Nothing about Genevieve could be called pretty except her extremely thick eyelashes. Ultimately, they proved troublesome for the five-year-old English bulldog. Her vet diagnosed her with distichiasis, a condition directly related to her opulent eye fringe.
What is Distichiasis?
According to PetEducation.com, it’s a disorder that develops when extra eyelashes – medical name cilia – grow from the glands in a dog’s upper or lower eyelid. Instead of emerging from the skin surface of the eyelid, the hair follicle begins to develop deep within the glands.
The hair grows, exiting from the gland opening along the smooth surface at the edge of the dog’s eyelid. These abnormal eyelashes are known as distichia. They cause a problem when they rub against the dog’s cornea, resulting in irritation and tears and sometimes even abrasions.
Veterinarians consider distichiasis in dogs an inherited disorder, PetPlace.com reports. Many breeds are unfortunately predisposed to the condition. Among them are American cocker spaniels, toy and miniature poodles, golden retrievers and miniature long-haired dachshunds. The list also includes Shetland sheepdogs, Chesapeake Bay retrievers, English bulldogs, Lhasa apsos and shih tzus.
The number, size, relative stiffness and position of the dog’s eyelashes can cause symptoms to vary among affected pets. The eye eventually becomes red and inflamed. Owners might note a discharge or tearing from it.
The dog usually squints or blinks a lot, as if it has a hair or a foreign object in its eye. Rubbing the eye against furniture or carpeting is common. In the severest cases, a dog with distichiasis develops an ulcerated cornea with a bluish tinge caused by either the rogue eyelash or the dog’s rubbing.
Without treatment, these dogs can develop severe ulcerations of the cornea that become infected. Unless the pet gets prompt treatment, the condition of the eye typically gets worse. A dog can eventually become blind.
Some dogs with fine-textured distichia might require no treatment if they show no symptoms. Mild clinical symptoms usually dictate conservative management. American cockers in particular appear to easily tolerate their extra eyelashes and usually require only observation initially.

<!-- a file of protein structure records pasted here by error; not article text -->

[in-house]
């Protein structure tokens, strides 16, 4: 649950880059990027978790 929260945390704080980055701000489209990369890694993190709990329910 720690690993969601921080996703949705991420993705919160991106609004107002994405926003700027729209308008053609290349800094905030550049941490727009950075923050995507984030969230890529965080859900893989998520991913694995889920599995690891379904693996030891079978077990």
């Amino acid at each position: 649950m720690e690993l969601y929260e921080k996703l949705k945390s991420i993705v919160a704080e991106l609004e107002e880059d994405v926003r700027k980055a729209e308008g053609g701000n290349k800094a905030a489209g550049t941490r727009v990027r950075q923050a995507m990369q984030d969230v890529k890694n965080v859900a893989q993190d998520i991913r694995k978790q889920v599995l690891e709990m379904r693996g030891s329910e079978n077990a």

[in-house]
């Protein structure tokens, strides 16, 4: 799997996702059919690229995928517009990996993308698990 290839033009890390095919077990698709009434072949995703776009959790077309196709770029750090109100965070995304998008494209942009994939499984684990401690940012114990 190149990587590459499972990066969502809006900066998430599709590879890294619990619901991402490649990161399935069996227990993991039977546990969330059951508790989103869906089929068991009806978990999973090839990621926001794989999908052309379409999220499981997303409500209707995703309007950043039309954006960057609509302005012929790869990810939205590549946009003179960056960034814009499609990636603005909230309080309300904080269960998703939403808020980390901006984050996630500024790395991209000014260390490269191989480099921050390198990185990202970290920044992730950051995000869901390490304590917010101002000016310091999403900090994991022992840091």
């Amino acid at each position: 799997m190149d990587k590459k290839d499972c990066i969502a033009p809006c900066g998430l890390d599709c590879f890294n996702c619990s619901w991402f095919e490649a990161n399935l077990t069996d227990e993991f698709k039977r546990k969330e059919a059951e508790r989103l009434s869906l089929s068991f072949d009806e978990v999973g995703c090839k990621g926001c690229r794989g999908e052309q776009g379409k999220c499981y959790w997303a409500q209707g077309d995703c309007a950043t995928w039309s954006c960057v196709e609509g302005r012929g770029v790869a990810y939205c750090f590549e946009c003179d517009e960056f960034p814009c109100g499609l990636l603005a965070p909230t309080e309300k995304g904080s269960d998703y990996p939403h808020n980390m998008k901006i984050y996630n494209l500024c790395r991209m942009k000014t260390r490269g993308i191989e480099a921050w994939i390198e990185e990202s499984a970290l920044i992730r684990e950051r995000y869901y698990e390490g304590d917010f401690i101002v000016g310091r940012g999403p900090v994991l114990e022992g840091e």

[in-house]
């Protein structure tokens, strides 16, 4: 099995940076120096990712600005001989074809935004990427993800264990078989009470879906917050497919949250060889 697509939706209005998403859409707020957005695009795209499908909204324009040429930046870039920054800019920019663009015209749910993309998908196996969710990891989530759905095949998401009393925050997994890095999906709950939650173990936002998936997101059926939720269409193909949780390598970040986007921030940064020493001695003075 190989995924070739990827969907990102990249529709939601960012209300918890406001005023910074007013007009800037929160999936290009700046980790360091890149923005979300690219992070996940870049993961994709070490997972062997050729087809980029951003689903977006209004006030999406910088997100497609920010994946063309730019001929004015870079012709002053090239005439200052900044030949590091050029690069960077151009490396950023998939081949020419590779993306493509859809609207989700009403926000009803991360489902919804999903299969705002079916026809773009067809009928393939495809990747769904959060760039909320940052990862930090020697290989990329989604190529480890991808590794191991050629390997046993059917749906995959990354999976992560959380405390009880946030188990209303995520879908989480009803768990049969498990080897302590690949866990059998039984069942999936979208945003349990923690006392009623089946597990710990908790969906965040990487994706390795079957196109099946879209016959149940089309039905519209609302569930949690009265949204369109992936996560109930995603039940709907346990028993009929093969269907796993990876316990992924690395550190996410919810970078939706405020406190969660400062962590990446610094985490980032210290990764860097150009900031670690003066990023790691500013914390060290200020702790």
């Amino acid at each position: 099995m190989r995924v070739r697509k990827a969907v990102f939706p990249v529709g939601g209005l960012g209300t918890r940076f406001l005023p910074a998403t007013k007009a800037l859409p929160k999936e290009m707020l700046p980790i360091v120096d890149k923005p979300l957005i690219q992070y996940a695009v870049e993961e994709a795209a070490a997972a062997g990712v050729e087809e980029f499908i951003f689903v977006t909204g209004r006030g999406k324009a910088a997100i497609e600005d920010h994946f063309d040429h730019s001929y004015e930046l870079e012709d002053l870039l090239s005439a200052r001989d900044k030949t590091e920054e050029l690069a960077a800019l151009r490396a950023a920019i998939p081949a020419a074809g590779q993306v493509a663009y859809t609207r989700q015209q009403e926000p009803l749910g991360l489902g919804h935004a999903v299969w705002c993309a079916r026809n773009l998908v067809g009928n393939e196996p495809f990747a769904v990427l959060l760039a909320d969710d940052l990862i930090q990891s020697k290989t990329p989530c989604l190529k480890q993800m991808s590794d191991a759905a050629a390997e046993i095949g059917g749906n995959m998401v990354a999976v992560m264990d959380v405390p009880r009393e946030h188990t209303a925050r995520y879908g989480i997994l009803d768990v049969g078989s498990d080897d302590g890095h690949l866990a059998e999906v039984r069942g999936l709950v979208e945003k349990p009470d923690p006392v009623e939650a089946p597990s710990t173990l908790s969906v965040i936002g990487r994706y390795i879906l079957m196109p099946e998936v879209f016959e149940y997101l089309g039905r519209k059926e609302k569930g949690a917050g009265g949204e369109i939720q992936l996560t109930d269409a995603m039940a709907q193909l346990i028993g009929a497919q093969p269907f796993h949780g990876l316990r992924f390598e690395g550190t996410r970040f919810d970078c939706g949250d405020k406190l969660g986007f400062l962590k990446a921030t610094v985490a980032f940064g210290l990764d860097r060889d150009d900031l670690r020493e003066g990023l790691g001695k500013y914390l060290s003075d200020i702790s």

One way to medically manage distichiasis is to use an ophthalmic lubricant. It protects the cornea by coating the eyelashes with an oily film. Veterinarians usually start with this treatment for dogs whose only symptom is mild tearing. It’s also the treatment of choice if the dog isn’t a good candidate for general anesthesia and surgery, if there are just a few lashes causing the problem or if the lashes are short and fine.
When these lashes start to cause changes in the dog’s cornea, vets typically recommend surgery. The operation removes the lashes and attempts to kill the associated hair follicles.
However, since hair follicles can be difficult to obliterate, if the dog has just one or two troublesome lashes, a vet will consider removing the associated small portion of the eyelid. When at least several eyelashes cause a problem, the most common treatment is to cauterize the associated glands or freeze them using cryotherapy. One potential risk of either gland treatment is excessive scarring of the eyelid.
Unfortunately, many dogs with distichiasis experience regrowth of hairs. They face multiple surgeries, especially when eyelashes erupt at new sites.
Home treatment requires owners to give the dog all medications as directed and to bring the pet to all follow-up appointments the vet advises. Dogs treated medically instead of surgically should be evaluated at periodic intervals, particularly if they develop additional symptoms. Vets normally require rechecks for 8 to 12 weeks after surgery.
Other than breeding two dogs with this condition to each other, there are no recognized preventive steps to avoid distichiasis in dogs.